Wisdom Teeth
 

How does the Dentist Diagnose my Problem?

The dentist needs to confirm that the problem is actually your wisdom tooth or teeth and rule out that the pain is coming from any other source such gum problems, problems with surrounding teeth or TMJD. This is the purpose of the dental consultation. 'How does the dentist diagnose my problems?' in the dental extraction series will give you some good information on this.

How are my Wisdom Teeth Assessed?

As with most things in dentistry, your wisdom teeth will be assessed clinically and radio graphically, meaning the dentist will look at them directly in your mouth and then study an X-ray. Both provide information and are used together to paint an accurate picture of the full situation.

They will want to see and check the following:

  • Level of eruption. Whether the wisdom tooth is fully erupted, partially erupted (just poking its head through) or un-erupted.
  • The angle. Is the wisdom tooth is visible and what angle it is at? Is there any chance it may come through fully and be useful? Is food getting packed next to it? Is the cheek or gum being traumatized?
  • The position of the wisdom tooth- is it in line with the others or is it out to one side?
  • Signs of infection. Is there any evidence of infection such as tenderness, swelling, redness, discharge of pus?
  • Signs of decay. Are there any signs of decay in the wisdom tooth or the number seven tooth next door?
  • Opposing tooth. What about the opposing tooth- is it there? Has it been removed?


Are X-rays necessary?

A good clear X-ray of the wisdom tooth or teeth is almost always required as part of the assessment. This is normally an OPG view, though sometimes a Peri- Apical X-ray will be used if you have a particular problem with one of your wisdom teeth.

There is much important information to note on the X-ray, when assessing for extraction

When considering wisdom teeth extractions specifically, one of the most critical questions is how close the Inferior Dental (ID) nerve runs to the roots of your wisdom tooth. This only applies to the lower teeth.

Just because it looks close doesn’t actually mean it is; the OPG is a 2D picture of a 3D structure, so this must be appreciated.

Evidence that there is a close relationship is indicated by:

  • A darkening of the root
  • A detour of the canal around the root
  • A break in the thin white line of the canal (cortical bone surrounding the nerve)
  • The nerve passing in-between the roots (rare but in these circumstances the risk of damage is very high).

In these circumstances, it can sometimes be advisable to get a 3D image in the form of a CAT scan to assess more precisely the route of the nerve and the potential risk of damage.

Because of the dose of radiation associated with this, it is reserved for those times where it will provide useful information about how best to approach the extraction procedure for your wisdom tooth.

We discuss nerve damage and wisdom teeth more in the risks and complications section.

Will the Extraction be Difficult?

The difficulty of the extraction will depend on the factors discussed generally in ‘Dental Extractions’. Remember, what may be difficult for one dentist, may be considered more routine for a dentist who has more experience in that type of procedure or for a specialist oral surgeon.

Specifically in relation to wisdom teeth, the difficulty depends on a combination of these factors:

  • If it is un-erupted or erupted. Wisdom Teeth that are largely through or just have some gum sitting over the top of them are considerably easier to remove. The more bone that must be removed in order to expose and remove the tooth, the more difficult the extraction will be. That is why I will sometimes say ,'If it is not causing you that much pain and isn’t infected, let’s allow it to come through a little more to make things easier.' If you are going to need all four wisdom teeth out anyway under general anaesthetic- waiting doesn’t really have any benefit.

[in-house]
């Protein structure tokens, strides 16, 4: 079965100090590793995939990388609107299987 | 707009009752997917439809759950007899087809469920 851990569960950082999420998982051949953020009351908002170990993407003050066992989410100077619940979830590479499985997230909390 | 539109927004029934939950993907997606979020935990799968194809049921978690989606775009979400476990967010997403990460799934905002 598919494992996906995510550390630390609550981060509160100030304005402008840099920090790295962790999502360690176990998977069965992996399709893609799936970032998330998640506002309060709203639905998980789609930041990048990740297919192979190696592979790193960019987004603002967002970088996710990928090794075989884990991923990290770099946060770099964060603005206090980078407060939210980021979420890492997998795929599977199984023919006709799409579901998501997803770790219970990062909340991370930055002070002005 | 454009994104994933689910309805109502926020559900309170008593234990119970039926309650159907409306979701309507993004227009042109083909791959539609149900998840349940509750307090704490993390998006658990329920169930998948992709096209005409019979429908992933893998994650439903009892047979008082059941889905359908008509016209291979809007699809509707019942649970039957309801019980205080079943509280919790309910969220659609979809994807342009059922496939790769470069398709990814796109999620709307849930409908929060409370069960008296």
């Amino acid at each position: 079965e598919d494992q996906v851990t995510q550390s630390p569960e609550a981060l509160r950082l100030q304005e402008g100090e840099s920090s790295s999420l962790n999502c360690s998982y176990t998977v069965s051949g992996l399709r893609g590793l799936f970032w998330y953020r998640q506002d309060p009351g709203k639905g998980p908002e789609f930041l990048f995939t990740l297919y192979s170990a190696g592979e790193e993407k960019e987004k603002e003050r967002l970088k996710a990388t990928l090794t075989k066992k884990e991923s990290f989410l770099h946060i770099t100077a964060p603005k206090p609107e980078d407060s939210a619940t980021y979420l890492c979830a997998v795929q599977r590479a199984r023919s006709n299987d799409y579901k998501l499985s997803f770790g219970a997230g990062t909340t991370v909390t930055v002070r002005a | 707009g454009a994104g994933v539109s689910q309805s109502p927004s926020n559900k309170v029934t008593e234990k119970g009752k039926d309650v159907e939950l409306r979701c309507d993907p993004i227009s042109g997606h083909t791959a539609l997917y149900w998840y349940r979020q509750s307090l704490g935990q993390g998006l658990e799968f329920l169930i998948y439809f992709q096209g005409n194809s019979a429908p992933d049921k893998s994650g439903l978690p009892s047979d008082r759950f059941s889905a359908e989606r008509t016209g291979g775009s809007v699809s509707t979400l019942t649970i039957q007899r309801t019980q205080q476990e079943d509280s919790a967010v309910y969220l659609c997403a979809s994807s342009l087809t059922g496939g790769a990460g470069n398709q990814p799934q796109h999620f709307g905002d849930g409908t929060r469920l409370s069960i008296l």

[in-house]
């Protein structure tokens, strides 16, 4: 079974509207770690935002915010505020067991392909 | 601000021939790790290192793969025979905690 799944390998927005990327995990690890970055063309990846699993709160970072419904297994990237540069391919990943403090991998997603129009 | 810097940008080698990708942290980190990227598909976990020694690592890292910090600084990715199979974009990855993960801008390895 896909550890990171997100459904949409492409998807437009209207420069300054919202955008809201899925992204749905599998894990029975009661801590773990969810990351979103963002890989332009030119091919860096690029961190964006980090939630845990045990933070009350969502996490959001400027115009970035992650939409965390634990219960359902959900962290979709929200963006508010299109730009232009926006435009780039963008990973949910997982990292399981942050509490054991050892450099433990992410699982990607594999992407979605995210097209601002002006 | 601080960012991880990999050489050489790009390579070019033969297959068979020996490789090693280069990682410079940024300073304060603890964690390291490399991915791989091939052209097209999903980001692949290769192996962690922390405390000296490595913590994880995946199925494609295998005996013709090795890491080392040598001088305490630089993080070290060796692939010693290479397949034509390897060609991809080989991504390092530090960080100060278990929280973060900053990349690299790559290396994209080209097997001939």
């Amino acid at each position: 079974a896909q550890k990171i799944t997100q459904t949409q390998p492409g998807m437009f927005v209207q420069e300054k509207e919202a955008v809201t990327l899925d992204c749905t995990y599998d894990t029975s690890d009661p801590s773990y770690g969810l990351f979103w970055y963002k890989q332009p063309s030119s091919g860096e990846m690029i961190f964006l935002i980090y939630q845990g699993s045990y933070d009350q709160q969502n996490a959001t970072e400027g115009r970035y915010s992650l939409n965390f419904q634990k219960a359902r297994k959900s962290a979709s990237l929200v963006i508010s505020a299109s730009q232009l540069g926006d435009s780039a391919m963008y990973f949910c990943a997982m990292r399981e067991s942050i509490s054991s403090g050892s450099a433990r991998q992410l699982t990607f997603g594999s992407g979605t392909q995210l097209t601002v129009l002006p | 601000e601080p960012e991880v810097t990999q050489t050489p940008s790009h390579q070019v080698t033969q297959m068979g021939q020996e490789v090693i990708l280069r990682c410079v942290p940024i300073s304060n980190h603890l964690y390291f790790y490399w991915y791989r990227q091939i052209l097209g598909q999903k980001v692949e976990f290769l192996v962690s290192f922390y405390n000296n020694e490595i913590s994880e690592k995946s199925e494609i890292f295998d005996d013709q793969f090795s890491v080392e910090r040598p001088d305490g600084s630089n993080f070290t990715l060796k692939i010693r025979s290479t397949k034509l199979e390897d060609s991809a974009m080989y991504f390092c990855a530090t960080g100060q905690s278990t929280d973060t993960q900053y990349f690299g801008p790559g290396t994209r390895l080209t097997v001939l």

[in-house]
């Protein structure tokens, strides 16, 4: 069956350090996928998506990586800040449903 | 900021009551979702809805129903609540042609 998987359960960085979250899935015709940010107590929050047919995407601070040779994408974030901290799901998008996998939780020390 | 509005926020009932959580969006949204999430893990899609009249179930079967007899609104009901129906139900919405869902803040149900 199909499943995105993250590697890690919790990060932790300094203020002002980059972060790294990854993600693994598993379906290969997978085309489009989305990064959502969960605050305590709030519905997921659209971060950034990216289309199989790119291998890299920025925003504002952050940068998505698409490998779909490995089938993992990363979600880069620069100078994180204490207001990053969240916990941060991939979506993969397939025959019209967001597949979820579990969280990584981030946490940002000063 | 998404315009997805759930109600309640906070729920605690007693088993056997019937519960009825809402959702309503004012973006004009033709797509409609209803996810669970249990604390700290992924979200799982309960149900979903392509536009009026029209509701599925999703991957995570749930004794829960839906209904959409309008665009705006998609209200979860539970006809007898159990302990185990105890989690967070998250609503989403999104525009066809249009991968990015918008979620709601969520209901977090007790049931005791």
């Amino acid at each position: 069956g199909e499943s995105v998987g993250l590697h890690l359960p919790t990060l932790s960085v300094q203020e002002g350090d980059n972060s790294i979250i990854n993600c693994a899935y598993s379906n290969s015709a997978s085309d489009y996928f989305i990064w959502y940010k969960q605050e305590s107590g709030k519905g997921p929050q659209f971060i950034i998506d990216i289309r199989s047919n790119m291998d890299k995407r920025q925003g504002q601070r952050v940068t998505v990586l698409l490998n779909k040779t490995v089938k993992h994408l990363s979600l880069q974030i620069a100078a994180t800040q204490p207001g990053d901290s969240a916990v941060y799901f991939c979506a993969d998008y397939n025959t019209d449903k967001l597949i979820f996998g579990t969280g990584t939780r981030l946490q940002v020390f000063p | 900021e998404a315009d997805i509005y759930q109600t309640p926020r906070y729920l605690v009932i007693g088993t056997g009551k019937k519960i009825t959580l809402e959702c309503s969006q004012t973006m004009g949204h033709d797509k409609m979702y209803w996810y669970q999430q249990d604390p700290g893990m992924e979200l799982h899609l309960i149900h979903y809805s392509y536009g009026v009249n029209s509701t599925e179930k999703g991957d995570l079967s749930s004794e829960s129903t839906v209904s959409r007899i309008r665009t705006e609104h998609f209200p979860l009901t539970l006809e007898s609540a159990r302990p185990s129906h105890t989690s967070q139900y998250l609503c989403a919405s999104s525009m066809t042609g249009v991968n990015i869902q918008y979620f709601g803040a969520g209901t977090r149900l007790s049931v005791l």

• The angle of impaction. A tooth can be impacted in different ways:

(i) Horizontally (3%)- meaning totally on its side, pointing at the roots of the second molar.

(ii) Vertically (38%)-meaning upright but with bone over the top (i.e. un-erupted).

(iii) Mesio-angular(44%)- meaning leaning forward towards your second molar.

(iv) Disto-angular (6%)- leaning backwards away from your second molar. These may look fairly
straightforward, but removing bone at the back of these teeth can be particularly difficult.

  • The level of impaction. The further down in your jaw that your tooth is, the tougher it will be.

  • Access. How far back the wisdom tooth is and how wide you can open, will affect how easy it is for the dentist to see what’s going on and how easy it will be to remove the tooth.

  • Size of the tooth/number of roots- their shape, length… are they are curved, bulbous, or fused together? Looking at the extremes; a nicely shaped, single fused conical root will be considerably easier than a wisdom tooth with 3 separate roots that are severely curved.

  • ID canal. How close the roots of the wisdom lie to the ID nerve. See the evidence for a close relationship in the section above.

  • Tooth condition. If the wisdom tooth is very decayed and broken down, then getting a good grip can be more difficult.

  • Is the tooth loose? One of the things I like to do is put my probe into the tooth and give it a wiggle. If it moves, it suggests the extraction is likely to be easier and it is just a matter of creating enough space to remove it.

  • Age. Wisdom teeth are typically easier to remove in your teens, before the roots have fully formed. At this point the risk of nerve damage increases slightly, since the two are closer together. The younger you are, the more spongy and forgiving your bone is too, so it tends to be easier to expand the socket and pop the tooth out.